Marjane Satrapi, the Iranian-born film-maker of Persepolis, tells Antonia Carver why she hopes it will be seen as a film that just happens to be animated.
Following the success of her graphic novels, Marjane Satrapi received enquiries from several US studios. 'One wanted to make a kind of Beverly Hills 90210 in Tehran,' she laughs. Instead, the novelist turned to friends in Paris to take her vivacious story of growing up in revolutionary 1970s Iran onto celluloid.
Marc-Antoine Robert, head of business affairs at France 3 Cinema, and Xavier Rigault, then a booker for Europalace (Pathe and Gaumont theatres), were setting up a production company, 2.4.7 Films. Persepolis became their first production.
Satrapi already shared a studio with co-writer and director Vincent Paronnaud, a fellow graphic artist and short-film maker. Together they rewrote Satrapi's life story for the screen, from her time as a rebellious nine-year-old during the Iran-Iraq war, to her emigration to France at the age of 24.
'We met every morning at 6.30am for four months at a cafe by our studio, writing, erasing and reworking the script,' remembers Satrapi.
Keen for Persepolis to be seen as 'a film that just happens to be animated', Robert and Rigault recruited a team of enthusiasts, including French distributor Diaphana's Michel Saint-Jean and Hengameh Panahi of Celluloid Dreams (later Dreamachine).
The financial breakthrough came with the support of associate producer Kathleen Kennedy, who had wanted to buy the rights to the film. Kennedy approached Sony Pictures' Michael Barker and Tom Bernard, who pre-bought the film - rare for a French animated movie.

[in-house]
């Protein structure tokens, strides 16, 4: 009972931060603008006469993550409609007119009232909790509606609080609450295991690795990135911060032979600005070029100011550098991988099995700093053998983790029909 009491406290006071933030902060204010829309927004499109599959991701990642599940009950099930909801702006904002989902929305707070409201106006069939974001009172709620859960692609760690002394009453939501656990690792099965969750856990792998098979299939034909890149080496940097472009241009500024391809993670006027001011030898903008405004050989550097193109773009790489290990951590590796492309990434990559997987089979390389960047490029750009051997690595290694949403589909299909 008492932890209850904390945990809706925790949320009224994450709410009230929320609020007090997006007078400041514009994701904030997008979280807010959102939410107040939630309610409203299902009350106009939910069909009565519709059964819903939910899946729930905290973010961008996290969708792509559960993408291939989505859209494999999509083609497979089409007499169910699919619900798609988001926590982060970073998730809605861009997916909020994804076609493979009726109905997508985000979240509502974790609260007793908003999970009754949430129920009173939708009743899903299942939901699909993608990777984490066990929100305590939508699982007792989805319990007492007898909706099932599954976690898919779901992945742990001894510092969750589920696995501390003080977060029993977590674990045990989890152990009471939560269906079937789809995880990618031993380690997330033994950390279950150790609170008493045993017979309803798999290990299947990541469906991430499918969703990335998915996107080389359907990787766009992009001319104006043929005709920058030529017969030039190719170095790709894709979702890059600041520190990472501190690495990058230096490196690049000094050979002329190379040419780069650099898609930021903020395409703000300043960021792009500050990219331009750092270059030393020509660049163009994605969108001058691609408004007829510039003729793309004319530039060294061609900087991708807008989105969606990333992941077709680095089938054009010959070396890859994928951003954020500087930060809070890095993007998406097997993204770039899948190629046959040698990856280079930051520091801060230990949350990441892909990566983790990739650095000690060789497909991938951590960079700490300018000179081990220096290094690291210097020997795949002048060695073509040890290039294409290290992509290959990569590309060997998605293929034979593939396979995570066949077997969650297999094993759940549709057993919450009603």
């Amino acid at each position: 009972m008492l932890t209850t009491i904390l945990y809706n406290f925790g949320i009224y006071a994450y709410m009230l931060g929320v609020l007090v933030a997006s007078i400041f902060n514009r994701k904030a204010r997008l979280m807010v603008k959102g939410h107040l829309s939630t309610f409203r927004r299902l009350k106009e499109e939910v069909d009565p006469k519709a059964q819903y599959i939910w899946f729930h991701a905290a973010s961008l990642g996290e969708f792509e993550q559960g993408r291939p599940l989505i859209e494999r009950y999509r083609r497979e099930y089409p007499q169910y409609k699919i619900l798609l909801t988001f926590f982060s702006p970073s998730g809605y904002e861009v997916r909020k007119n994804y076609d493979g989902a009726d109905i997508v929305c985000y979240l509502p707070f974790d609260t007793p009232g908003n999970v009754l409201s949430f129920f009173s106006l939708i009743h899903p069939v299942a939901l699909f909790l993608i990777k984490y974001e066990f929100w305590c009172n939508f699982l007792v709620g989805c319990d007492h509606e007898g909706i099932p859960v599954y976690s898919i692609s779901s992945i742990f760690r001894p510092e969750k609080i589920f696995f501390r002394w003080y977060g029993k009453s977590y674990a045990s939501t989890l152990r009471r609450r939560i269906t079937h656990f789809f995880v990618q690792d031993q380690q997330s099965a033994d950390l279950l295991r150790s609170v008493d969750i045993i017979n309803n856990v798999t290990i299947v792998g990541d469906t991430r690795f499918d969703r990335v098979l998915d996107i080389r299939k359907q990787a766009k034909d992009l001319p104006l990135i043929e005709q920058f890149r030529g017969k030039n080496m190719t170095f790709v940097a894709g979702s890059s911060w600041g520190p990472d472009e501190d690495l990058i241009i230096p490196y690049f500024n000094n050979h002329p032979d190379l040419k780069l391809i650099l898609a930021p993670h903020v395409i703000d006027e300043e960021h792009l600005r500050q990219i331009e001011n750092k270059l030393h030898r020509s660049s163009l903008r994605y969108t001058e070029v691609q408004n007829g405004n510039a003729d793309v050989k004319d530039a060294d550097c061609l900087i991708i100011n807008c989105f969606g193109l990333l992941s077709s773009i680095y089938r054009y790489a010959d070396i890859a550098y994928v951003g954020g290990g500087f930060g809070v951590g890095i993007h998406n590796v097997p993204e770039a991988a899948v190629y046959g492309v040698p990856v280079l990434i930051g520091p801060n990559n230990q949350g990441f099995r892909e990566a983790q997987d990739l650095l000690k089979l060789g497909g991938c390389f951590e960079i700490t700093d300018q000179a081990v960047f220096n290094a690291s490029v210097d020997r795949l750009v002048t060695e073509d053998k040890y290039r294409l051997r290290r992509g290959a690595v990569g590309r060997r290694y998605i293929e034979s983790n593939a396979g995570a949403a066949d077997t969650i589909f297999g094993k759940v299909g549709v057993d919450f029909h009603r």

Meanwhile, the team set about recruiting a stellar cast for the French-language voiceover. Catherine Deneuve had previously commissioned Satrapi when guest editor of French Vogue. 'We sent her the script, to play my mother, and she agreed right away. It was as simple as that,' says Satrapi. 'And then Chiara (Mastroianni, Deneuve's daughter) wanted a voice test. She was perfect to play me.'
Danielle Darrieux voices Satrapi's grandmother and Simon Abkarian her father. And Deneuve is re-recording her part alongside Gena Rowlands, for an English-language version.
Satrapi directed the voice recordings, playing the parts opposite each actor. Then came the long process of animating more than 600 characters, using traditional techniques.
'Black-and-white animation is abstract enough for anyone to identify with the story. If we'd used actors it would have become the third world, and the film a kind of science fiction,' says Satrapi.
Satrapi emphasises that the story is a universal one, about a young girl's coming of age, albeit with an additional motive. 'When people talk about Iran, they think of flying carpets before 1979 and flying rockets after 1979. If people watch our film and see human beings, then I've achieved my goal.'